China Boosts U.S. Grain Imports for Animal-Feed InventoryJeff Wilson
China, the world’s biggest hog producer, bought 2.04 million metric tons of grain from U.S. exporters this week to bolster inventory of livestock feed amid a shortfall in domestic supplies and increasing meat demand.
U.S. exporters, the top corn shippers, today reported sales of 960,000 tons for delivery in the 12 months after Sept. 1, the U.S. Department of Agriculture said in a statement. The deal marked the eighth-biggest single-day transaction ever for the grain. Earlier this week, China bought 240,000 tons.
China’s corn consumption in the 12 months that begin Oct. 1 will exceed production for the fourth time in five years, the USDA said yesterday. Imports will more than double to a record 7 million tons next season from this year, the agency said. U.S. exporters reported sales of 840,000 tons of wheat to the Asian nation on July 8 for delivery before May 31. Rising incomes are boosting consumption of meat.
“Chinese prices of wheat and corn are substantially higher than world prices, increasing demand for imported grain supplies,” William Tierney, the chief economist at AgResource Co. in Chicago, said in a telephone interview. “These purchases are an indication that the Chinese government wants to build inventories.”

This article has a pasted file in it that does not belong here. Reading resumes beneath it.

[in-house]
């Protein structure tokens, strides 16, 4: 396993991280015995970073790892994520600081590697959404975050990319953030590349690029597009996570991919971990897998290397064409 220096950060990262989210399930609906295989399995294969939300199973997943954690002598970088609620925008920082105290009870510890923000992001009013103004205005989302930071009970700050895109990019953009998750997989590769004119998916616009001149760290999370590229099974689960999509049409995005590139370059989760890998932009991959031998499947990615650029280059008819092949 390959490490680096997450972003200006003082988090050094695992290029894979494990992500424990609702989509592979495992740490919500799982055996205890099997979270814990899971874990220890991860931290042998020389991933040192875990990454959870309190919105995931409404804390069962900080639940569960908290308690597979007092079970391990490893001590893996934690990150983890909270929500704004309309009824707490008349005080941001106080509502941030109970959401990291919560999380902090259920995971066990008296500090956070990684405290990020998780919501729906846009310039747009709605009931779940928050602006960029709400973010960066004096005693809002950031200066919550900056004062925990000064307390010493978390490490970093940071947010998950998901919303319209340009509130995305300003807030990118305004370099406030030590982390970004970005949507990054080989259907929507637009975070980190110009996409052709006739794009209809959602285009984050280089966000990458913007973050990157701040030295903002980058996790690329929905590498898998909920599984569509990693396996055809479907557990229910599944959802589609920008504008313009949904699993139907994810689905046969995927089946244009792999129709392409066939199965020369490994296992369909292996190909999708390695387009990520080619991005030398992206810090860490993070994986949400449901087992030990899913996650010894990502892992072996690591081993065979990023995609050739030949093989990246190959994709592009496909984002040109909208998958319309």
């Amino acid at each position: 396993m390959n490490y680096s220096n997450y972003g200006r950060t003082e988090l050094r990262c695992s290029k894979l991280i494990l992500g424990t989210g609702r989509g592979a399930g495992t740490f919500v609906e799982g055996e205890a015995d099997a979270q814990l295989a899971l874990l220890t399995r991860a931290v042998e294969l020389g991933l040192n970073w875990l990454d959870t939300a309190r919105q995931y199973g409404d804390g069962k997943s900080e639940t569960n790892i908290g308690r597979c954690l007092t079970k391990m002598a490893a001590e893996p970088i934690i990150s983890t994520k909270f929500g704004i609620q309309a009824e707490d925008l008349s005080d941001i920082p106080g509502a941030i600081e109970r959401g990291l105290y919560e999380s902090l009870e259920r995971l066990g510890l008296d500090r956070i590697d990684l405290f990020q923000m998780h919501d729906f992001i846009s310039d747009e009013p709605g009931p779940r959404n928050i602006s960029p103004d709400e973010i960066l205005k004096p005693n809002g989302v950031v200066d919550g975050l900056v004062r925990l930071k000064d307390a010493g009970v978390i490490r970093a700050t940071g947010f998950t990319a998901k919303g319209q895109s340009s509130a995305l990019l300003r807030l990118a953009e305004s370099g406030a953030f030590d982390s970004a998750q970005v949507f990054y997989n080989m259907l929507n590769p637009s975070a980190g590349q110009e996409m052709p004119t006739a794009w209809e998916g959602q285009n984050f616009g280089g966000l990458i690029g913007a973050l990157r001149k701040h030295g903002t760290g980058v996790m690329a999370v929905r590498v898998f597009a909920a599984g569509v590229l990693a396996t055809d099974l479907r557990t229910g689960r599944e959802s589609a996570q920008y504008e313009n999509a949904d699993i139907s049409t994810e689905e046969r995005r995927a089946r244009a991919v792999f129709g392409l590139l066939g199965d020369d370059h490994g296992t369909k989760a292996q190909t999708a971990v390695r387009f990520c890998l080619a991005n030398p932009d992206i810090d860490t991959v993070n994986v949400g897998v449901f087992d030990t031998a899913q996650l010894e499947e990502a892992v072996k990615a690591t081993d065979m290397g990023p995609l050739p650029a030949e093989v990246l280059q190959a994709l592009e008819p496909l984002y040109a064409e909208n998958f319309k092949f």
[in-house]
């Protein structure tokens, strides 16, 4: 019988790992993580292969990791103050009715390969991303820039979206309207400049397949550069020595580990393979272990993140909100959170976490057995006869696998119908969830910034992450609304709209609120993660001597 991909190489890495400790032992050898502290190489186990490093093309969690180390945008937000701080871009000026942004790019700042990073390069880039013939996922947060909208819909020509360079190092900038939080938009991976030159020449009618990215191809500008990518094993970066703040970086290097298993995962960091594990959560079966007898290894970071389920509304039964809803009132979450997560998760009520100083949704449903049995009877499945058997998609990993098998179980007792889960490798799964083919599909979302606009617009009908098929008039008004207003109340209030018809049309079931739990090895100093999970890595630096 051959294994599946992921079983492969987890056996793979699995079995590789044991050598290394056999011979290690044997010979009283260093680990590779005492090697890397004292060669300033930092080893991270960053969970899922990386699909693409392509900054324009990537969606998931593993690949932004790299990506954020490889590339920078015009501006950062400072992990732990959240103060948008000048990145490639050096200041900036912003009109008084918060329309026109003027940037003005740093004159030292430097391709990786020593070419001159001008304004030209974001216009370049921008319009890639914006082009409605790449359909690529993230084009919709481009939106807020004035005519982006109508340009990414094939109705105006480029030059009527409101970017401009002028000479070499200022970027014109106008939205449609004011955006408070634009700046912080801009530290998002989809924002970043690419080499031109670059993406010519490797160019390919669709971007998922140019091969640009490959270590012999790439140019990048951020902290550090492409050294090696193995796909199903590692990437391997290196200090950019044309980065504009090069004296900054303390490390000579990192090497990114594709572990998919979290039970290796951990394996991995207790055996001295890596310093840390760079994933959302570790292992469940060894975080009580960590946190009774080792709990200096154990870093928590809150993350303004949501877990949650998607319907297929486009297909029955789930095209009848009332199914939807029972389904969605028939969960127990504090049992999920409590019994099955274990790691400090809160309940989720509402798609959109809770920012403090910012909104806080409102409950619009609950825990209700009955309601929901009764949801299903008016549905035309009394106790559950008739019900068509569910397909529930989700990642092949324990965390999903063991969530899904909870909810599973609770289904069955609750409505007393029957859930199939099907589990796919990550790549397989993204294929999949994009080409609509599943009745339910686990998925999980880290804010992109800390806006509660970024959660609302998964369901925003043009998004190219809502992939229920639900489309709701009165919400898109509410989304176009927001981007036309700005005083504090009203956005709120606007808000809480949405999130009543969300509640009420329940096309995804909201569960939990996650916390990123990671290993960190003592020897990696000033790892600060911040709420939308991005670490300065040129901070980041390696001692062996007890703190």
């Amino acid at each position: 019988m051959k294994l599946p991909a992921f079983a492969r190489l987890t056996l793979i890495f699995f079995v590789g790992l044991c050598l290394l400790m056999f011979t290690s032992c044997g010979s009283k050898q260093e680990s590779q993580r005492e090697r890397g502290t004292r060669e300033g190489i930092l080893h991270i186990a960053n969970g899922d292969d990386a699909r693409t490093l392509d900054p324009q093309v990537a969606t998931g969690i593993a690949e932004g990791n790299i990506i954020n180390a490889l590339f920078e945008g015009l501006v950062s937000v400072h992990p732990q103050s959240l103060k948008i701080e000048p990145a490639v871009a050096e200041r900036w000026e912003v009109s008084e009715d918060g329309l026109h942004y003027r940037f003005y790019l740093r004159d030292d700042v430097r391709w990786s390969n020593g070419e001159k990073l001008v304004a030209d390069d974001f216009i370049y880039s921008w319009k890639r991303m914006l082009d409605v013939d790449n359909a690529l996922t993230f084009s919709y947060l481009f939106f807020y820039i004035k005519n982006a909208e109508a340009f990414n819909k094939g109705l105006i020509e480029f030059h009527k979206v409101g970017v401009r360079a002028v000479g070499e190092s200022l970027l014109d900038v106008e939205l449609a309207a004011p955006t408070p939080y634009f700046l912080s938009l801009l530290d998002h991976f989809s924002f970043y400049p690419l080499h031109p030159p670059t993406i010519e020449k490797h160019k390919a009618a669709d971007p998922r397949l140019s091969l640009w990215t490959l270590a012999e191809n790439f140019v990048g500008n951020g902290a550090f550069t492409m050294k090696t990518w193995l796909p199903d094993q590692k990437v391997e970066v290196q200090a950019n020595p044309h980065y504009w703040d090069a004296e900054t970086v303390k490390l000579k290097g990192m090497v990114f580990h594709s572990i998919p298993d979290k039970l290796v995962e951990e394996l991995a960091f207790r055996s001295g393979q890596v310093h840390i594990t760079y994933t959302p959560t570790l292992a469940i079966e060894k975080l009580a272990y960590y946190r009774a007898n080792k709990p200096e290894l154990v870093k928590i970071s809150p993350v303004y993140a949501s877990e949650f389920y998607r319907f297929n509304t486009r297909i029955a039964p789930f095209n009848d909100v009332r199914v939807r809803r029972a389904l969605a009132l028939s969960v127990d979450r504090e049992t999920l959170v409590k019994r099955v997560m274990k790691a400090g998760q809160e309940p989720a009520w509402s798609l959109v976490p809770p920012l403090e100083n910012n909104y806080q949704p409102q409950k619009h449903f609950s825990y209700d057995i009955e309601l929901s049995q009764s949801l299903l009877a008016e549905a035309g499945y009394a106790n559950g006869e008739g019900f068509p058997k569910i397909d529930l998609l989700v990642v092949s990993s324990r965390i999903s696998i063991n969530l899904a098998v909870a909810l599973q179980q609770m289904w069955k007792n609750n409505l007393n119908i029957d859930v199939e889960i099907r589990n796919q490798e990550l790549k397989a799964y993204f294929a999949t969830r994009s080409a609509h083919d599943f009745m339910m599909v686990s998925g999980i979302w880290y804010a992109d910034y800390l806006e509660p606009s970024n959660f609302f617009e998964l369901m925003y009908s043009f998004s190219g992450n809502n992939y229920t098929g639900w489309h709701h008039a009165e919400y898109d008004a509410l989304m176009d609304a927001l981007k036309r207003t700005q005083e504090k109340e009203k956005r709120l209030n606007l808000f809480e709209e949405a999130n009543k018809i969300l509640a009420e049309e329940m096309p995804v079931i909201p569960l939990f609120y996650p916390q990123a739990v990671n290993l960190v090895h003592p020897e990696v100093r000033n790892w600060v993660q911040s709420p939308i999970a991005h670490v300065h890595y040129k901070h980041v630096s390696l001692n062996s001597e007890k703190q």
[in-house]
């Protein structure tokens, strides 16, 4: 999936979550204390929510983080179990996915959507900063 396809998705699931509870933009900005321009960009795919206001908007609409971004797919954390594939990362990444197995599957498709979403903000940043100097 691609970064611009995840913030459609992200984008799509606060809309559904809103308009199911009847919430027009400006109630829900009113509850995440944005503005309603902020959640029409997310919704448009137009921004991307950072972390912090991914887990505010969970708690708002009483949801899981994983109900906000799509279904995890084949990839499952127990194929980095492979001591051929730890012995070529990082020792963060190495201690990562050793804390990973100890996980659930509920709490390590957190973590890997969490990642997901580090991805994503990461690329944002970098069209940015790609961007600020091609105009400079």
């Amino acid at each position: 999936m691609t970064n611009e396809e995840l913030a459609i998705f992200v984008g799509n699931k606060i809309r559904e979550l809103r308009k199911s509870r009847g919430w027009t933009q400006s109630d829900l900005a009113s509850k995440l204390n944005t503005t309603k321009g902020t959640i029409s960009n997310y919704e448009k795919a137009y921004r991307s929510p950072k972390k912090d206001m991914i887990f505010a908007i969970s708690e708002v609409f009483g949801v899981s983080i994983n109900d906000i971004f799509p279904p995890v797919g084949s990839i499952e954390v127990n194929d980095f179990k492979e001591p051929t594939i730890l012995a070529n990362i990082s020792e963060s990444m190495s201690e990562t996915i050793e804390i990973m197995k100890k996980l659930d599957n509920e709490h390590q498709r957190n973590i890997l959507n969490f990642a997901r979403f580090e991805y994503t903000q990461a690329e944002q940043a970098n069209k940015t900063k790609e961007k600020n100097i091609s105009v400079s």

On July 5, corn futures for delivery after the harvest on the Dalian Commodity Exchange reached a record premium above the December contract on the Chicago Board of Trade, according to data compiled by Bloomberg.
The cost of imported corn delivered to ports in China is 4.3 percent cheaper than domestic cash prices, according to data from Shanghai JC Intelligence Co. The country will produce 710.6 million pigs this year, or 56 percent of the global total, USDA data show.
Today, corn futures in Chicago fell the most in a week, partly on signs of a rebound in U.S. output.
Corn is the largest U.S. crop, followed by soybeans, hay and wheat, USDA data show.
The biggest corn sale by U.S. exporters was 3.72 million tons to the Soviet Union on Jan. 9, 1991. Companies are required to make government reports on transactions of 100,000 tons in one day to a single destination.